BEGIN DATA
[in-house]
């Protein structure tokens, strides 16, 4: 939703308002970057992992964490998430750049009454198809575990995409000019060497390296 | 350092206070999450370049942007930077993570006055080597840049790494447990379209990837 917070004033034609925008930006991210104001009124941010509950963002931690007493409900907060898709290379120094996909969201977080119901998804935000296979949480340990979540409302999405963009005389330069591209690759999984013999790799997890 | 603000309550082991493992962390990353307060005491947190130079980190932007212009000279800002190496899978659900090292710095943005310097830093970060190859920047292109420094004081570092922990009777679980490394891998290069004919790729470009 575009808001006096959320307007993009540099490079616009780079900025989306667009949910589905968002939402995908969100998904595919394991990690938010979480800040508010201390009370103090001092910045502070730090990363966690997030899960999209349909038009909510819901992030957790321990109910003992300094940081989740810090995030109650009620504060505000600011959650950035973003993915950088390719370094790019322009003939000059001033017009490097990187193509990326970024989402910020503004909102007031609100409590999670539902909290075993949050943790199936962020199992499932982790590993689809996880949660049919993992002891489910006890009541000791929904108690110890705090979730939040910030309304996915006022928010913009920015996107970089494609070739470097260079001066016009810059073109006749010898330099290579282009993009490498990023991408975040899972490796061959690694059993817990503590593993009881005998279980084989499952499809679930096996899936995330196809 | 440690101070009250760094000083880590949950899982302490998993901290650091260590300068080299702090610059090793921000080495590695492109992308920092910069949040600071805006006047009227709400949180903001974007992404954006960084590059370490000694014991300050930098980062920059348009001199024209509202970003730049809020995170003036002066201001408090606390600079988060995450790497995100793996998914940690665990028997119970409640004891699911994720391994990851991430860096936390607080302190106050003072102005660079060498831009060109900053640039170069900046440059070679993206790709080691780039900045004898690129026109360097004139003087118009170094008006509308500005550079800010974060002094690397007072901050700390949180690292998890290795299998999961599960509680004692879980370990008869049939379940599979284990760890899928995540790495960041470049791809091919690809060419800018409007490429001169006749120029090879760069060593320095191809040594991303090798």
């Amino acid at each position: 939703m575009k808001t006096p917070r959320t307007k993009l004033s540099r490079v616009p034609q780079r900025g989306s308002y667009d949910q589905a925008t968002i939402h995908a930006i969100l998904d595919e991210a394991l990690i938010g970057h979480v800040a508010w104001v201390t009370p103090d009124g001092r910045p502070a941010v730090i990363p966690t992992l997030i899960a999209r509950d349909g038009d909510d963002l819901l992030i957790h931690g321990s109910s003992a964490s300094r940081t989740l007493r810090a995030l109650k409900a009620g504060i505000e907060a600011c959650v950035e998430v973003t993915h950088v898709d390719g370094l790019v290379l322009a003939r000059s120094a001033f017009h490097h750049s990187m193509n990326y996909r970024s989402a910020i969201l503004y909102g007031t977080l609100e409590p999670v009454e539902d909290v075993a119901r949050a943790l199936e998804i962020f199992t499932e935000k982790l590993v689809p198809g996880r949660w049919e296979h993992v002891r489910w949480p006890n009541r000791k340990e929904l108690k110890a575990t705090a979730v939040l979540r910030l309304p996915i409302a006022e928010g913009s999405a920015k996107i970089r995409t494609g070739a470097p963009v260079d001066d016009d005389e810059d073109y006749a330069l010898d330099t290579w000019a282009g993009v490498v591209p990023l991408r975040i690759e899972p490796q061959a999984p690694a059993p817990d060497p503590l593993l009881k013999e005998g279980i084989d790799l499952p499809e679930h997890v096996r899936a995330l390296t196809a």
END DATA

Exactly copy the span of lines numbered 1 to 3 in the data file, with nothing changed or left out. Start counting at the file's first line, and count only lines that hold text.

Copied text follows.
[in-house]
């Protein structure tokens, strides 16, 4: 939703308002970057992992964490998430750049009454198809575990995409000019060497390296 | 350092206070999450370049942007930077993570006055080597840049790494447990379209990837 917070004033034609925008930006991210104001009124941010509950963002931690007493409900907060898709290379120094996909969201977080119901998804935000296979949480340990979540409302999405963009005389330069591209690759999984013999790799997890 | 603000309550082991493992962390990353307060005491947190130079980190932007212009000279800002190496899978659900090292710095943005310097830093970060190859920047292109420094004081570092922990009777679980490394891998290069004919790729470009 575009808001006096959320307007993009540099490079616009780079900025989306667009949910589905968002939402995908969100998904595919394991990690938010979480800040508010201390009370103090001092910045502070730090990363966690997030899960999209349909038009909510819901992030957790321990109910003992300094940081989740810090995030109650009620504060505000600011959650950035973003993915950088390719370094790019322009003939000059001033017009490097990187193509990326970024989402910020503004909102007031609100409590999670539902909290075993949050943790199936962020199992499932982790590993689809996880949660049919993992002891489910006890009541000791929904108690110890705090979730939040910030309304996915006022928010913009920015996107970089494609070739470097260079001066016009810059073109006749010898330099290579282009993009490498990023991408975040899972490796061959690694059993817990503590593993009881005998279980084989499952499809679930096996899936995330196809 | 440690101070009250760094000083880590949950899982302490998993901290650091260590300068080299702090610059090793921000080495590695492109992308920092910069949040600071805006006047009227709400949180903001974007992404954006960084590059370490000694014991300050930098980062920059348009001199024209509202970003730049809020995170003036002066201001408090606390600079988060995450790497995100793996998914940690665990028997119970409640004891699911994720391994990851991430860096936390607080302190106050003072102005660079060498831009060109900053640039170069900046440059070679993206790709080691780039900045004898690129026109360097004139003087118009170094008006509308500005550079800010974060002094690397007072901050700390949180690292998890290795299998999961599960509680004692879980370990008869049939379940599979284990760890899928995540790495960041470049791809091919690809060419800018409007490429001169006749120029090879760069060593320095191809040594991303090798």
């Amino acid at each position: 939703m575009k808001t006096p917070r959320t307007k993009l004033s540099r490079v616009p034609q780079r900025g989306s308002y667009d949910q589905a925008t968002i939402h995908a930006i969100l998904d595919e991210a394991l990690i938010g970057h979480v800040a508010w104001v201390t009370p103090d009124g001092r910045p502070a941010v730090i990363p966690t992992l997030i899960a999209r509950d349909g038009d909510d963002l819901l992030i957790h931690g321990s109910s003992a964490s300094r940081t989740l007493r810090a995030l109650k409900a009620g504060i505000e907060a600011c959650v950035e998430v973003t993915h950088v898709d390719g370094l790019v290379l322009a003939r000059s120094a001033f017009h490097h750049s990187m193509n990326y996909r970024s989402a910020i969201l503004y909102g007031t977080l609100e409590p999670v009454e539902d909290v075993a119901r949050a943790l199936e998804i962020f199992t499932e935000k982790l590993v689809p198809g996880r949660w049919e296979h993992v002891r489910w949480p006890n009541r000791k340990e929904l108690k110890a575990t705090a979730v939040l979540r910030l309304p996915i409302a006022e928010g913009s999405a920015k996107i970089r995409t494609g070739a470097p963009v260079d001066d016009d005389e810059d073109y006749a330069l010898d330099t290579w000019a282009g993009v490498v591209p990023l991408r975040i690759e899972p490796q061959a999984p690694a059993p817990d060497p503590l593993l009881k013999e005998g279980i084989d790799l499952p499809e679930h997890v096996r899936a995330l390296t196809a």